The real shift in power, however, was towards the players who could now walk out of contracts, demand much higher wages and bigger and bigger signing on fees and the "football parasite" - the players' agent, who immediately saw that the consequences of this ruling would benefit their trade. This shift has proved detrimental to football with money moving away from the clubs and to the players and agents, which in turn means less contribution to grass roots football and less development in and around the community.
Yes, it was the Bosman ruling that set European football clubs on the road to higher transfer fees - and when the Commission noticed that the level of these fees was of concern to the public, they thought they'd better now meddle with this problem, that European law had helped to create.
The Commission started talking about restricting when players can be transferred, by opening two windows of opportunity during January and over the summer. This "FIFA initiative" which had been pushed by the European Commission has had and will have a huge impact on lower level football. The initiative has been in place in the Premiership and other European leagues for the last three years, and is being imposed upon all domestic competition as of next season.
Bizarrely the European Commission believes that transfer windows are not in fact in contradiction to any freedom of movement! And whatever the arguments are made for transfer windows, all that has actually happened is business decisions that, in the past, took place over the course of the whole year, are now condensed into two short periods - and simple economics suggests that if a commodity is only available for a short period of time, its value is inflated during this period. Thus, instead of seeing transfer fees gradually decrease over the past couple of years, at the top level of football they have continued to rise.
The transfer mechanism has historically been the main tool to redistribute wealth through the lower leagues with the "trickle down" effect. However there is conclusive evidence collected by The Football League which shows that the average aggregate domestic turnover across all English clubs reduced by 45% from £169.7m to £92.4m after the implementation of transfer windows on the Premiership. The effect is likely to be magnified when the whole football league is subject to the same transfer rules. Not only is there a loss of turnover as a result, this also damages the game in a number of other ways.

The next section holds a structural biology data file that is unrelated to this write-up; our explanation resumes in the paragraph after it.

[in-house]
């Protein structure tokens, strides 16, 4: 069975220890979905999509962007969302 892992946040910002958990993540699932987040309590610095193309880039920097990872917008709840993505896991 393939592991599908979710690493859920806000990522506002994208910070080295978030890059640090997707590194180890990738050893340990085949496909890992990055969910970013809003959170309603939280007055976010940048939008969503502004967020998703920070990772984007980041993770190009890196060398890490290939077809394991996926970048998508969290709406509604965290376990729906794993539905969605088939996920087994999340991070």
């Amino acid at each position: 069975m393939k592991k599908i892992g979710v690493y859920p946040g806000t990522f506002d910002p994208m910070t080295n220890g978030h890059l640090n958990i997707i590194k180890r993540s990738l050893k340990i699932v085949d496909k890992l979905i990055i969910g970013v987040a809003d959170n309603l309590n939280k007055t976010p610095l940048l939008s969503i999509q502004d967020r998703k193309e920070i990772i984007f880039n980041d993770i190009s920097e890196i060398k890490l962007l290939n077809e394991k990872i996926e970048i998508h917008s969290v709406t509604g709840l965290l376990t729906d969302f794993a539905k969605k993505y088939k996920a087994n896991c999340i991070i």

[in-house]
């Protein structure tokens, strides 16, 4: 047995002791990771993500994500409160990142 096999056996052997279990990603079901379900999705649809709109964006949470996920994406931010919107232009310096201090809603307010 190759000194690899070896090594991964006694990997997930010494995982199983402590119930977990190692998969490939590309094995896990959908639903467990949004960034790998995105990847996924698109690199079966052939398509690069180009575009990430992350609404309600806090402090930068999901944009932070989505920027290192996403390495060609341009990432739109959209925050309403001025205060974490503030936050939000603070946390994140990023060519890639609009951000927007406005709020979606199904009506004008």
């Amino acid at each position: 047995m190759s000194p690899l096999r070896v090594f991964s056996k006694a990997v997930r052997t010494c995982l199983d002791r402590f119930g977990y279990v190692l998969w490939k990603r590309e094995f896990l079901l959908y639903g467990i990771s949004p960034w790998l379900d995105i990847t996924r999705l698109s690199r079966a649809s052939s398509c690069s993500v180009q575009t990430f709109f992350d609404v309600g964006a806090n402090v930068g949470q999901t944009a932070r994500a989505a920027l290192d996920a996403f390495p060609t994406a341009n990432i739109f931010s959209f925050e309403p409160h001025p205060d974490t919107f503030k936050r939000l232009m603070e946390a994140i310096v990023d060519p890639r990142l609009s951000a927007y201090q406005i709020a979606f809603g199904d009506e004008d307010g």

Talk to the Clubs, such as Coventry, Tranmere and Macclesfield Town, specifically on transfer windows and they all agree that they are not the answer to the problem of inflated transfer fees.
In fact when you add in the new financial circumstances that non-Premier League teams in England now find themselves due to drop in the level of TV earnings then the only route for lower league clubs to take is to stuff their squads with younger, cheaper and/or obscure foreign players, which will in turn affect the level of competition, thus devaluing the game and making the gap between rich and poor clubs even bigger.
Andy Williamson of the Football League described the system as a "registration straight jacket" with no scope for flexibility. Another triumph for political and European intervention!
Meanwhile, whilst employment legislation at the European level had the unintended consequence of thrusting transfer fees through the roof, another branch of the European Commission is actively trying to take money out of the game. The Competition Directorate General, a branch of the European Commission decided that the way the Premiership, UEFA and other European Leagues sold the TV rights to view their matches was uncompetitive.
Forget the fact that only the UEFA TV rights are the only ones the Commission should be dealing with - how the Premier League sell its TV rights in the UK should surely be a domestic matter and thus, one for the Office of Fair Trading.
The Commission in their wisdom want every match to be sold separately, which they believe will increase competition.
The Premier League said "This remedy would have decimated the value of the FAPL's broadcasting rights, undermined the whole basis on which the FAPL sold its rights, redistributed broadcast revenue and, most critically, the sporting and consumer benefits which underpin the FAPL as a premium sporting competition."
Think about it. If games were sold separately the larger clubs would benefit, selling their games easily and for a lot of money, whereas the smaller clubs would find it much harder to sell their matches to national and international TV companies.